Christian Rosales




Christian A. Rosales holds a Ph.D. in Anthropology from the University of the Philippines Diliman where he produced a dissertation on the Iraya Mangyan Justice System based on long term fieldwork among the Iraya Mangyan of Occidental Mindoro. He is currently a project assistant at D’Aboville Foundation, a French-Filipino NGO, focusing on the “Mangyan-Tamaraw Driven Landscape” project at Mts. Iglit-Baco National Park in partnership with the Tamaraw Conservation Program of the Department of Environment and Natural Resources. He is also currently engaged in fieldwork among the upland Tau-Buhid. He is learning the language, customs, traditions, cosmology and the present migration dichotomy of these people residing in politically challenging restricted areas of Mindoro. Dr. Rosales was also active in the academe before he assumed a fulltime anthropology work in a Non-Government Organization.


Tigian: Consensual Power in Customary Dispute Settlement of the Iraya Mangyan

The study examines elements of consensual power in customary dispute settlement of the Iraya Mangyan. It elaborates the intricacies of “use-interplay” found in the Tigian as mode of determining the person’s guilt or innocence in case of denial. For the Iraya, “guilt” constitutes an idea of “criminality” that is penalized according to an agreed form of punishment. On the other hand, the declaration of “innocence” challenges one’s personal ideals, which are affirmed by the community as compassion, forgiveness, and unity.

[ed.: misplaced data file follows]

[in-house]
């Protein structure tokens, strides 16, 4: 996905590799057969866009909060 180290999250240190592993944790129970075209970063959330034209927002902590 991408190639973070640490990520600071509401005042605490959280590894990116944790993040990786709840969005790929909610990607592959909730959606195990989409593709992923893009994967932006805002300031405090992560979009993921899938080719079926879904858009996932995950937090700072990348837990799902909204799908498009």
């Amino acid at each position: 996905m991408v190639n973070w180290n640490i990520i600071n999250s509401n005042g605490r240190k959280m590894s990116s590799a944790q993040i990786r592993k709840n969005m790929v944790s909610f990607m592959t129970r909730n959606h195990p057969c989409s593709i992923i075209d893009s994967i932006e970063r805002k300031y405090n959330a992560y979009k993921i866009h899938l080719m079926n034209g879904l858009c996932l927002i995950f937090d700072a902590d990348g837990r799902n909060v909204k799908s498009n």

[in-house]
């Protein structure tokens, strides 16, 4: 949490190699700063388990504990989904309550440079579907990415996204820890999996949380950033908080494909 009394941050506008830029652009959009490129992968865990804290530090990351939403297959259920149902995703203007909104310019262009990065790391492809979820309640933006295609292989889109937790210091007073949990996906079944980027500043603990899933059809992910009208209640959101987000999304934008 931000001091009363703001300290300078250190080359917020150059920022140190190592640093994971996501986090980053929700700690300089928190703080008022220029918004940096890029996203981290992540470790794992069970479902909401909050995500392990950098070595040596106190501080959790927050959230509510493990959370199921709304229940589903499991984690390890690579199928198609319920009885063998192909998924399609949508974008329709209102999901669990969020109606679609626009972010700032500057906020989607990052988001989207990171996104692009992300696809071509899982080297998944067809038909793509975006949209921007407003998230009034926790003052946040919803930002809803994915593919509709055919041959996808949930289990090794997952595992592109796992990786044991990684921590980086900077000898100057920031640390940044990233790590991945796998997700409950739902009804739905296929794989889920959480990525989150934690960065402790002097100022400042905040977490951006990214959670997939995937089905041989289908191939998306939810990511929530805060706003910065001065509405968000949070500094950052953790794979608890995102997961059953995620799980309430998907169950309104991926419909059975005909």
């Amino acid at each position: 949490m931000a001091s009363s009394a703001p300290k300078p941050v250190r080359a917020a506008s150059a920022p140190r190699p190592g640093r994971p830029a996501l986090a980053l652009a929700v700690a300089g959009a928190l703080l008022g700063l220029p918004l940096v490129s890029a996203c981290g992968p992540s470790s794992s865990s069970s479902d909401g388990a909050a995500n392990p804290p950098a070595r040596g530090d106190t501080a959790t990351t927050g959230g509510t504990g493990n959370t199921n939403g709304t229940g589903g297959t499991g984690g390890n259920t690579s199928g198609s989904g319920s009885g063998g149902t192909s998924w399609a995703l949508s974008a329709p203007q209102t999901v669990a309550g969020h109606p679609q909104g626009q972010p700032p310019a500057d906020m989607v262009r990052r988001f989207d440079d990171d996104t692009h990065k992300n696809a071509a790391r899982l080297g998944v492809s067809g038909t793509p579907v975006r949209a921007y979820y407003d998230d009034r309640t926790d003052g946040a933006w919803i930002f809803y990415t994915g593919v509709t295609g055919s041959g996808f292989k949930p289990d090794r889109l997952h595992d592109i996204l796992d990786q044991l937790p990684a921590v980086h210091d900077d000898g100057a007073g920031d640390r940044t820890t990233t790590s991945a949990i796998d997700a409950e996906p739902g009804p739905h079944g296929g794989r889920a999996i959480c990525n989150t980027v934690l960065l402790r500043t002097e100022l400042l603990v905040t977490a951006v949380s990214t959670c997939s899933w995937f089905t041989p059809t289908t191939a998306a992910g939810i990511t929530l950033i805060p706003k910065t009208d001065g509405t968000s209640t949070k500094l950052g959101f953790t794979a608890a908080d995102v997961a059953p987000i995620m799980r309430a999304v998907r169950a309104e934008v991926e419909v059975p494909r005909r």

Based on long-term fieldwork in Occidental Mindoro, this study highlights how patterns, themes, and dynamics of the Iraya Mangyan “world,” how power-interplay in Iraya Mangyan justice system shapes day-to-day community life, and how ordinary life engagement shapes the idea of justice. It critically locates consensual power and its elements using action theory in political anthropology. As ethnography, it captures the interplay of the three elements of consensual power: the ‘alam’, age, and speech that are firmly rooted in and arise from the community that forms a “Tigian”. It concludes that consensual power is significant in the Iraya Mangyan customary dispute settlement in determining criminality and reinforcing the concept of a “good” person in the community.

It argues for the need to acknowledge the various indigenous models of conflict resolution such as that of the Iraya Mangyan, one that is focused on consensual power and distinct from the prevailing Western or concept of “criminality” where power structure is built on a coercive-power use in the mainstream justice system.